When to tell family.

Hi All,

This might all sound pretty trivial but I’m really stuck over what to do.  For those of you with parents still with you, when/how did you tell them? 

So far I have not told my family and am not sure what to say.

I was so worried about telling my parents . I’m 53 and my parents 78 and 83 . I was so worried about how I was going to deal with their emotions when I was all over the place . I couldn’t have been more wrong - they just slipped into parent mode and were the most supportive and practical people . I was all for waiting until I had all the facts but my husband said no just get it said and I’m glad I did . Otherwise I would have been focusing on that over anything else when they could have just been processing it all with me . 

That’s not trivial at all. I was diagnosed in March and I haven’t told my mom. She’s 85 and has been depressed since my dad passed away 2 years ago. I asked advice and all my family and close friends think I shouldn’t. She lives abroad and I was meant to see her in June and August… I won’t be able to do so. I don’t know what to do… 

Hello @Jackie P  

Firstly,I’m really sorry to hear you are in limbo land.I wish I had known how much waiting there would be when I was diagnosed. I think the waiting is  the worst part of  a cancer diagnosis .Once you have a plan, it’s easier to have something practical to deal with.I’m afraid there’s a lot of waiting for results. 

It’s not trivial to worry about your parents at all. I was 52 when I was diagnosed  nearly three and a half years’ ago.My mother had died 18 months before my diagnosis.I still miss her very much but in many ways, am glad she didn’t have to worry about me being ill during her final  years. My father was 84 when I received my diagnosis and my first thought was how I was going to tell him as I felt he had had enough to cope with over the previous two years.I needn’t have worried  .I wouldn’t have got away with not telling him !He had guessed something was wrong when I was trying to tell him I had been recalled. (I was picked up at my first screening appointment).Our parents generally know us too well to be able to  dissemble for long and they care about us , whether we’re 5 or 50. I think we want to protect them when they are older as we feel they have often already experienced enough serious illness, grief or other major trauma.However, they are probably more resilient than we give them credit for. 

I have been so glad of my father’s support over the past 3 years, particularly as I live on my own. It maybe helps that he himself had bowel cancer 12 years ago which left him with the  serious side effects of having a stoma ,  and is a scientist so he was very realistic and understanding  and not of the era who  still think cancer is something not to be talked about.He is fairly frail now and kept saying he wished he could do more to help me , as he couldn’t give me practical help  but the fact he is there and cares about me is help enough. I am due  to have my third my annual mammogram next week(which is probably why I am lurking here, as otherwise, I assure you that while it is hard, you WILL get through everything and  life does get better again-but we’re allowed the occasional wobble!).He is one of the few people who I can talk to about my anxieties at this time as he “gets it” and friends, although really supportive during treatment, do tend to think you should be “over it” by now.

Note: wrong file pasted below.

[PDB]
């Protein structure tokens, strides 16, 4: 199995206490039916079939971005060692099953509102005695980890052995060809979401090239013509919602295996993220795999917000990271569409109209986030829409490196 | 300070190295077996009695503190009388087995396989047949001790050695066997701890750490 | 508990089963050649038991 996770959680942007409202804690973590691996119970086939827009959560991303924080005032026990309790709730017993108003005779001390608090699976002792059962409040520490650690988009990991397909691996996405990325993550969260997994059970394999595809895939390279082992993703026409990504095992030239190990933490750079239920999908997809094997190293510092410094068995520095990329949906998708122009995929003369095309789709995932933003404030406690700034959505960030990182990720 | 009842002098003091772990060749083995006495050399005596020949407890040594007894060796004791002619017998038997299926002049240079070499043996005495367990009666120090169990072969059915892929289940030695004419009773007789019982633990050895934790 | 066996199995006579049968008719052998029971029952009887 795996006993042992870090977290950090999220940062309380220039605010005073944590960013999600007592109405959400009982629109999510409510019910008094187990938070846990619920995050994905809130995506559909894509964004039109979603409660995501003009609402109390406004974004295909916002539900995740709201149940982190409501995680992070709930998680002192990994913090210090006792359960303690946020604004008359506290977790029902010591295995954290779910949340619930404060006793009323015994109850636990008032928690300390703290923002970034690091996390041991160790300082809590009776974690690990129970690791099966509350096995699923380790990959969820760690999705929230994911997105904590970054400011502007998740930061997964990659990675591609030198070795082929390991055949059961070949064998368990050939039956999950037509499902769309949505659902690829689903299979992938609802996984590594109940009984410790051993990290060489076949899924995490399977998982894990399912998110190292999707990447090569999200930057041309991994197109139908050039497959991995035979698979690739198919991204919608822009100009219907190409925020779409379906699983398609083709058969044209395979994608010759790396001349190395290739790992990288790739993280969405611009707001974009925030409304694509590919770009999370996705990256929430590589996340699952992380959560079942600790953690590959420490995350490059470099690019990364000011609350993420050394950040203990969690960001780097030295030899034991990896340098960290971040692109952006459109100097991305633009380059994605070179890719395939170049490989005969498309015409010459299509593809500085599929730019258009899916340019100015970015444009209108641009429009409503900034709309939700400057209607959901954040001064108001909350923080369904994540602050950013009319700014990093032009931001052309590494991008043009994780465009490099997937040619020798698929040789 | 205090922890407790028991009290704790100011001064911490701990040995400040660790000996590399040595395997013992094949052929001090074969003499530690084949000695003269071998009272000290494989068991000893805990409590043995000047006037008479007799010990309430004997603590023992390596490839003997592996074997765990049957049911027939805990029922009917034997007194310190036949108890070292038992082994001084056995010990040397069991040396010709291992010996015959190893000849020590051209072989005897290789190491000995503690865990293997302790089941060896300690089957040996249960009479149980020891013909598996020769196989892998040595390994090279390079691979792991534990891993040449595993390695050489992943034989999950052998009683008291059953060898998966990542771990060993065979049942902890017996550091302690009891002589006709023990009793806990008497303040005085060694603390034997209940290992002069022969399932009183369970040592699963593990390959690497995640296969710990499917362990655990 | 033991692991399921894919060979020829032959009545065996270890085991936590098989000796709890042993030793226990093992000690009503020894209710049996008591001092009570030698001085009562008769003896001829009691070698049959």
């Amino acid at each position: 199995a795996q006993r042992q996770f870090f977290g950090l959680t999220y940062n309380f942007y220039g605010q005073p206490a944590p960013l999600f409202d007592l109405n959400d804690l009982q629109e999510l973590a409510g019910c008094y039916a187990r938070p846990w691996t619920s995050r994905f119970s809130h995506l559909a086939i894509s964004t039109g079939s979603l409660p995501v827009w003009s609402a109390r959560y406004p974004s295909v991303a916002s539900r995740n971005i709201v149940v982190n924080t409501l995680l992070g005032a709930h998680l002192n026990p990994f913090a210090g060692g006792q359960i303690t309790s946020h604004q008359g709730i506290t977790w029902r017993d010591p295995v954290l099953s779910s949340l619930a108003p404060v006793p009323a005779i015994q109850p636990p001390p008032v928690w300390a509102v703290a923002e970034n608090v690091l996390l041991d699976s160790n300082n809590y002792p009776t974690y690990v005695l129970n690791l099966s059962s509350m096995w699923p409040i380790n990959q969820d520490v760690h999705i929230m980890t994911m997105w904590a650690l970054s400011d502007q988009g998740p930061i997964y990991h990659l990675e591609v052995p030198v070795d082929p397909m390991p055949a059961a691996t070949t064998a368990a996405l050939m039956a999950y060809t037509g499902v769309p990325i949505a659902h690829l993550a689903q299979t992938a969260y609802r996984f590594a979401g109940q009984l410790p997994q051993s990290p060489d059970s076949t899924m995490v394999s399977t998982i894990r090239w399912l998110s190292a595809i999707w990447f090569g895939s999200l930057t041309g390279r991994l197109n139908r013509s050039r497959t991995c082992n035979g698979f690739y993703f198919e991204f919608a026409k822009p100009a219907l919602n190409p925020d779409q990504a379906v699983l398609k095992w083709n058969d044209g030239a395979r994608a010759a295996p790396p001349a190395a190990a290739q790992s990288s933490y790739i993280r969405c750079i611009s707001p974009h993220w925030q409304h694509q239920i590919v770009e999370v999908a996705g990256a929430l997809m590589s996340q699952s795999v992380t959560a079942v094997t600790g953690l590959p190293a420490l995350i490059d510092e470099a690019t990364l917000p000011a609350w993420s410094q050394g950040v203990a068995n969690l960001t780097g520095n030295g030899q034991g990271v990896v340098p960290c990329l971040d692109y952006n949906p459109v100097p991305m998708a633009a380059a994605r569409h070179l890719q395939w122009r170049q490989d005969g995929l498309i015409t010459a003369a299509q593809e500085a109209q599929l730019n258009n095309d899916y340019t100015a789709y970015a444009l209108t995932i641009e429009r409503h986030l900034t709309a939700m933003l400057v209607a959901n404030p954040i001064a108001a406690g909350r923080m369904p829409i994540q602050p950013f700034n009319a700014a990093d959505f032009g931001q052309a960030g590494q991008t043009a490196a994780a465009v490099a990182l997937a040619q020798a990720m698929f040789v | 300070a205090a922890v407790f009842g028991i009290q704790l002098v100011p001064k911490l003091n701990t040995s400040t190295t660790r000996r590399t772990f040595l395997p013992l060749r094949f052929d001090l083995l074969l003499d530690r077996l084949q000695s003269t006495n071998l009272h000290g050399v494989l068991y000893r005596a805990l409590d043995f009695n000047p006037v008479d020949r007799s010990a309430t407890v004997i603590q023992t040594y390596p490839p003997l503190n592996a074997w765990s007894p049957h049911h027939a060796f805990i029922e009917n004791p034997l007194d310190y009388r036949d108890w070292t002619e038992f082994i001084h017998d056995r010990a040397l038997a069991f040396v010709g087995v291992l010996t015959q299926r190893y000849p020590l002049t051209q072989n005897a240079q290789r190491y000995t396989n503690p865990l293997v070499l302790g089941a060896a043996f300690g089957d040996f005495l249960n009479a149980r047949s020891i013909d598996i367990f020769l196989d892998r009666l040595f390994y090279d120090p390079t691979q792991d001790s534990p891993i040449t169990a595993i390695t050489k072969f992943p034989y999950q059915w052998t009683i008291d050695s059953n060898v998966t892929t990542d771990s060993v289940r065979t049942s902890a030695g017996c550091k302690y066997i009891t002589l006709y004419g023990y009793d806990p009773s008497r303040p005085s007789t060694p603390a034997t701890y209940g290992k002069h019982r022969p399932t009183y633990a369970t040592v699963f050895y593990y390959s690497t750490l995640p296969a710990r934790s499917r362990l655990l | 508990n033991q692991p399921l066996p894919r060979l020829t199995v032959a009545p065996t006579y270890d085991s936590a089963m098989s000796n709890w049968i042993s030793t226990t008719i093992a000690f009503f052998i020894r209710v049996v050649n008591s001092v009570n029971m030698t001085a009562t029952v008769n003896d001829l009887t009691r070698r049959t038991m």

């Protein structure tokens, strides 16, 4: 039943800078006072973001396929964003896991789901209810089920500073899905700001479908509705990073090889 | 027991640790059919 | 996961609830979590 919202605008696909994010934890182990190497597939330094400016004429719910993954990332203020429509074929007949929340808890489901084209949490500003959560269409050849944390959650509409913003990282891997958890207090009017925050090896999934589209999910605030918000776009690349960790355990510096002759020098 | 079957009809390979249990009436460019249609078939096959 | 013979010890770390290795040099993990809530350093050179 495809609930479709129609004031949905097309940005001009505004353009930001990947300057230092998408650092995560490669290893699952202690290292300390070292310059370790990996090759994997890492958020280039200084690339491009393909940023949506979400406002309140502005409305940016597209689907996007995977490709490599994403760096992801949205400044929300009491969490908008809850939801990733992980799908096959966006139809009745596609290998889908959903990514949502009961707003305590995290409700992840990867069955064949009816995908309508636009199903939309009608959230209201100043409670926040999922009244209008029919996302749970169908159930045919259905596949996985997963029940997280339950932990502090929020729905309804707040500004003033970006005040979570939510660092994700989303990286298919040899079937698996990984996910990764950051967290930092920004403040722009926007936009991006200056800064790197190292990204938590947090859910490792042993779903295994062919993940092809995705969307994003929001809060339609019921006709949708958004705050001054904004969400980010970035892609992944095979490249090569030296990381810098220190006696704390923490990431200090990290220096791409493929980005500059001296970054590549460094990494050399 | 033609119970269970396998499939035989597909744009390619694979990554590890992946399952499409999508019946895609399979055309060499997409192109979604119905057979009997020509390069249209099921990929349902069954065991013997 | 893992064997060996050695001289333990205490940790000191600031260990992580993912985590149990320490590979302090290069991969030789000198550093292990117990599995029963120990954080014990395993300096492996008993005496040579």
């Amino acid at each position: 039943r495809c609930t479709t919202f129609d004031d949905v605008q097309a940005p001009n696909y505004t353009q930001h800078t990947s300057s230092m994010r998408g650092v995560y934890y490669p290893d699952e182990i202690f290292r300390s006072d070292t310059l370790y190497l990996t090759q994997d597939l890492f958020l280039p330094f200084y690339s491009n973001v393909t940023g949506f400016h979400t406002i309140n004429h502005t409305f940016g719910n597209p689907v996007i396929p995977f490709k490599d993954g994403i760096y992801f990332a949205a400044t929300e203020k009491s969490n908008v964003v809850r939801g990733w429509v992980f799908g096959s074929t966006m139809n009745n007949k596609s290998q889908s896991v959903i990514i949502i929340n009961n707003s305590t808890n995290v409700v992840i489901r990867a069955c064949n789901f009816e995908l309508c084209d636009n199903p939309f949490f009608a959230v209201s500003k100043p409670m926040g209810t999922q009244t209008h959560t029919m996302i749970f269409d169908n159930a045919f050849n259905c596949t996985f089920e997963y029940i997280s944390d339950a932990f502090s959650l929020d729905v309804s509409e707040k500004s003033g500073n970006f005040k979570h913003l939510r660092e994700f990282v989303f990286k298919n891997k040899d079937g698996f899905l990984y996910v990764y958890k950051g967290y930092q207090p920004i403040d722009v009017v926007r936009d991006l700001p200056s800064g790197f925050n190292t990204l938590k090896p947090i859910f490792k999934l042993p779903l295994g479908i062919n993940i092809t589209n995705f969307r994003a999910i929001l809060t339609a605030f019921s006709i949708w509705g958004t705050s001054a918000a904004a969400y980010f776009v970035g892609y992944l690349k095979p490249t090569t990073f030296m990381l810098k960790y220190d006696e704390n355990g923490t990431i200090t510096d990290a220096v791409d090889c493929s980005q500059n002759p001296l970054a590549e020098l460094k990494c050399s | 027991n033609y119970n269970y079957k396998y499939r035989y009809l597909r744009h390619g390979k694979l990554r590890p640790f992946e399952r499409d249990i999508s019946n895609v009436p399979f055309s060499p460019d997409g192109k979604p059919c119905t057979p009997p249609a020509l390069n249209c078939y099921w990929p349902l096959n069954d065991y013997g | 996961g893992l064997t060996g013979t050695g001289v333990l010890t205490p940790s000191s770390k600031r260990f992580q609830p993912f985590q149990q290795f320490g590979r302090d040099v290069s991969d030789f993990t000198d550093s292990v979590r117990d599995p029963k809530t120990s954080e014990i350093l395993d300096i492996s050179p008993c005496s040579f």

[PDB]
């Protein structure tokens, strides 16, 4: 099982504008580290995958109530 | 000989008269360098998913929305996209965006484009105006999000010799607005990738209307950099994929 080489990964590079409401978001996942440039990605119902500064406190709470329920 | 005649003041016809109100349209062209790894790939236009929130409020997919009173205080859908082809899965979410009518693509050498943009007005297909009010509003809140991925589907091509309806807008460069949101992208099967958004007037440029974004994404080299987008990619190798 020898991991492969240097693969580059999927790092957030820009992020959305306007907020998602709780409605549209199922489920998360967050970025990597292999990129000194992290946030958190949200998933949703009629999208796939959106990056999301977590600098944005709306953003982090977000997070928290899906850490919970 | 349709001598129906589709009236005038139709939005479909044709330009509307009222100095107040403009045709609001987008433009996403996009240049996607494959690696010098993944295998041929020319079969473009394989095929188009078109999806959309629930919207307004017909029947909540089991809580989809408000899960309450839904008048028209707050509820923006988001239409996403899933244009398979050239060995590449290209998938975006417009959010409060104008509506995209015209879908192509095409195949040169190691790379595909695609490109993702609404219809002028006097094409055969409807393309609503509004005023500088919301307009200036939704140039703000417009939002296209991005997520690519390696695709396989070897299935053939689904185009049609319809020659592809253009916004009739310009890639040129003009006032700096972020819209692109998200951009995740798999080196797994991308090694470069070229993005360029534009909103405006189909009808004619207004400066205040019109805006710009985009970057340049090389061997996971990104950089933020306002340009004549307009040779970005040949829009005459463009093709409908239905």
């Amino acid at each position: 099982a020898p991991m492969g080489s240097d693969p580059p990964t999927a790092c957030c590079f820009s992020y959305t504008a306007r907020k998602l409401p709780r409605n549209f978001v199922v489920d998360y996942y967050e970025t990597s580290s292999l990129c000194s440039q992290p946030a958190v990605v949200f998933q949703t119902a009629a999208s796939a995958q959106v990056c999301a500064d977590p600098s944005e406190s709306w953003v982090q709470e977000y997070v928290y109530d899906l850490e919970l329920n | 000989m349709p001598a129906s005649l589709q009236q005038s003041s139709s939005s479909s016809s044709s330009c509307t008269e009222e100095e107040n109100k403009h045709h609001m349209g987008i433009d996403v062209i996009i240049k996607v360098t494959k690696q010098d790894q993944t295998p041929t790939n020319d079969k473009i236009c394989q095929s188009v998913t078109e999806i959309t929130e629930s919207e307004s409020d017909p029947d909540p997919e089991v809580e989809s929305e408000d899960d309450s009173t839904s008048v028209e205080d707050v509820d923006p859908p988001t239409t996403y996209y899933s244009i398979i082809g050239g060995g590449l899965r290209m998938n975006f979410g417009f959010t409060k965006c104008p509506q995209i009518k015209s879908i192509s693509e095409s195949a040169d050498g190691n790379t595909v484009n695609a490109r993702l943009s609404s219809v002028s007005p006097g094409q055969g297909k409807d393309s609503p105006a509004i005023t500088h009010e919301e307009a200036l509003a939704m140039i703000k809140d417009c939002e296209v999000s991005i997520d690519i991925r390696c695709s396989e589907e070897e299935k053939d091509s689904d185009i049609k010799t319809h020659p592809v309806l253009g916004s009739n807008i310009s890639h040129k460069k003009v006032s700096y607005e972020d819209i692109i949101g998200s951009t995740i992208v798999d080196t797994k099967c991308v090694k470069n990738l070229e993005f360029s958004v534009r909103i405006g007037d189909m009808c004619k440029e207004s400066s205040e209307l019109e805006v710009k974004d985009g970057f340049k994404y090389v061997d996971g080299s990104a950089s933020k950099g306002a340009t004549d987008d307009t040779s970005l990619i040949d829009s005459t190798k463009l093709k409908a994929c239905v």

I obviously don’t know your family set up but  in your other post you say you have a partner so it is not as if your mum is going to be worrying that you will be on your own and unable to manage practicalities if you were to have surgery soon .I can understand you want them to have their well deserved and long awaited holiday. However, it is so easy to keep in touch nowadays, even if they are going abroad, so you will still be able to speak to her regularly . My parents used to drive off to the Alps for a month every summer and  for many years, I was the one worrying about them as 30 years’ ago, they didn’t have mobile phones then and I would wait for a phone call from a telephone box once a week, imagining the worst as they drove round scary mountain roads and busy European motorways!  And the timing may well mean that you will be very glad to see her when she is refreshed  after their holiday when you are part way through treatment,as there will be lulls along the way and there may not be much she can do practically for a while. Surgery usually requires a wait afterwards for results and whatever else is planned. 

Good luck with whatever lies ahead and whatever you decide